The Case for Jesus the Messiah – Incredible Prophecies that Prove God Exists/Part 17

By: Dr. John Ankerberg, Dr. John Weldon; ©{{{copyright}}}
Malachi 3:1—When Did God Suddenly Come to His Temple? Who Was the Messenger He Sent before Him to Prepare the Way? SUMMARY

Editor’s Note: This material was first published in book form in 1989 by the John Ankerberg Evangelistic Association (now known as the Ankerberg Theological Research Institute).

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The Biblical Text

“Behold, I am sending My messenger, and he shall prepare the way before Me. And the Lord, whom you seek, shall suddenly come to His temple, even the Angel of the Covenant, in whom you delight. Behold, He comes,” says Jehovah of hosts. (Malachi 3:1)

The Context of the Passage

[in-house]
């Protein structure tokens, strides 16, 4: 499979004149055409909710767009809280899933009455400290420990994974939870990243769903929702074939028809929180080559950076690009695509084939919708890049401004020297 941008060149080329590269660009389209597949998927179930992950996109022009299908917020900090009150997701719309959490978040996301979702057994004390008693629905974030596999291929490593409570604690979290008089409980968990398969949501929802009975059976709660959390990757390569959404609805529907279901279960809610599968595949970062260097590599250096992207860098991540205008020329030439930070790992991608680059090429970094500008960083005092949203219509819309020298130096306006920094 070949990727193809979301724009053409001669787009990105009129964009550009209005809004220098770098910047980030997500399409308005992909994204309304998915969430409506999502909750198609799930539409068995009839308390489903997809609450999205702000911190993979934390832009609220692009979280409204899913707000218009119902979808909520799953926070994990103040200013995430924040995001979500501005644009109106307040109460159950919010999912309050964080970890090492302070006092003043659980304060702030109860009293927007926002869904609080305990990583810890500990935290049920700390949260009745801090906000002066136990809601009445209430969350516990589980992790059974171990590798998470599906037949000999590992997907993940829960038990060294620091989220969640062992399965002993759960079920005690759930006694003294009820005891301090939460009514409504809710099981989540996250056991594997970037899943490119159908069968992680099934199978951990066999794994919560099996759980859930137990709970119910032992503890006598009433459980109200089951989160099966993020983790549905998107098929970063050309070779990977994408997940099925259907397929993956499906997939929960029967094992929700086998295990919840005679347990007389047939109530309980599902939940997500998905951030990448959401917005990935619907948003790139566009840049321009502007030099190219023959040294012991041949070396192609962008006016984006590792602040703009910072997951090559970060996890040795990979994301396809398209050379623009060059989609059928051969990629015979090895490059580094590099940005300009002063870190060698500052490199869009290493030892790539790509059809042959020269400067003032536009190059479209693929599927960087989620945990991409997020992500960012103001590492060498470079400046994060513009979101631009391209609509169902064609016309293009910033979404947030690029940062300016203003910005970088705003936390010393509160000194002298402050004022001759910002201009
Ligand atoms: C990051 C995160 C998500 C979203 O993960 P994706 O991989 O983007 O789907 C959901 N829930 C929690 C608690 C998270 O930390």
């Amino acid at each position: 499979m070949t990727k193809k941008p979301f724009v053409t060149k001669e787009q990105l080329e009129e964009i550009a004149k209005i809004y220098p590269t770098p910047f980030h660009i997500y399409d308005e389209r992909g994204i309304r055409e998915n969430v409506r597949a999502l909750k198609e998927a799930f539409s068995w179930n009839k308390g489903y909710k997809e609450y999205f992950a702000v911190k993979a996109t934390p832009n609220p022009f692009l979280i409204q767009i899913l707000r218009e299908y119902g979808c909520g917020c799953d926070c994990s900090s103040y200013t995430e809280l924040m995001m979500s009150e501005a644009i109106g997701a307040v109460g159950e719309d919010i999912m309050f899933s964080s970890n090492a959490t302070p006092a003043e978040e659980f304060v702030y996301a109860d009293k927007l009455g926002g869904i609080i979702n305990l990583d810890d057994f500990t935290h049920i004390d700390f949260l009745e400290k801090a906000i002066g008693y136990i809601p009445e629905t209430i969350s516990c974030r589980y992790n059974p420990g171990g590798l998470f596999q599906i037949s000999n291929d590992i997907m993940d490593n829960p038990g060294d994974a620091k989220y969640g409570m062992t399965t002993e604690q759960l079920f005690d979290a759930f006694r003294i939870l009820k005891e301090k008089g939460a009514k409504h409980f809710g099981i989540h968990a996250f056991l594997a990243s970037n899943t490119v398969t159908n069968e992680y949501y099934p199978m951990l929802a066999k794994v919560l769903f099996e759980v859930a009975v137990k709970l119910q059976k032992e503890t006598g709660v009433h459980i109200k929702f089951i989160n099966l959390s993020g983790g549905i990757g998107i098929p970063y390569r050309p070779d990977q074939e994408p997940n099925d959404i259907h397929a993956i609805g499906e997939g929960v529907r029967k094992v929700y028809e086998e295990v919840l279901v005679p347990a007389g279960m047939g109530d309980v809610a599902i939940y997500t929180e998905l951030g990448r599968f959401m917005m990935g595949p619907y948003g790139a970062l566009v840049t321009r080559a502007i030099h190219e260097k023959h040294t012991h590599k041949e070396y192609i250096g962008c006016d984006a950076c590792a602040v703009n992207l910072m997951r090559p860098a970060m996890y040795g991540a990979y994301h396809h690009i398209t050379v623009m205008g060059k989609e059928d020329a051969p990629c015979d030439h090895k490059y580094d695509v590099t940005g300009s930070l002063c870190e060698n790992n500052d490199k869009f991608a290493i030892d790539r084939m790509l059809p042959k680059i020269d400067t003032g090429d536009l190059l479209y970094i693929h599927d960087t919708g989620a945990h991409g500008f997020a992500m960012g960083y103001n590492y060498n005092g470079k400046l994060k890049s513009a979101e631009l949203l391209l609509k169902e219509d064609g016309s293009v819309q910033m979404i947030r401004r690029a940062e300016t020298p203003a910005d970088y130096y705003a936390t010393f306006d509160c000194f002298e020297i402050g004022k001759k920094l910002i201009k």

In Malachi 2:17, the people of Israel, immersed in their own miseries, complained and asked, “Where is the God of justice?” Malachi’s response was simple: “The Lord whom you seek will suddenly come to his temple” (3:1).

However, before He would come, God would send a “forerunner” to prepare the way ahead of Him. The text does not say a messenger, but His messenger.

The people of Israel were already familiar with this “forerunner” from Isaiah’s prophecy in Isaiah 40:3 where the Hebrew words, “To prepare the way,” are identical with those used here in Malachi 3:1.

It was necessary that mankind be morally prepared for the coming of the Lord. The messenger of the Covenant who would come to His temple would be none other than the Lord God Himself. The word “Lord” here (ha adon) always refers to God (cf. Isaiah 1:24; 3:1; 10:16, 33).

The Explanation of the Text

Malachi’s prophecy is quoted in the New Testament in Matthew 11:10, Mark 1:2 and Luke 7:27 where the messenger preparing the way before God is John the Baptist. Jesus Christ Himself said about John the Baptist in Matthew 11:10, “This is the one about whom it is written: ‘I will send my messenger ahead of you, who will prepare your way before you.’”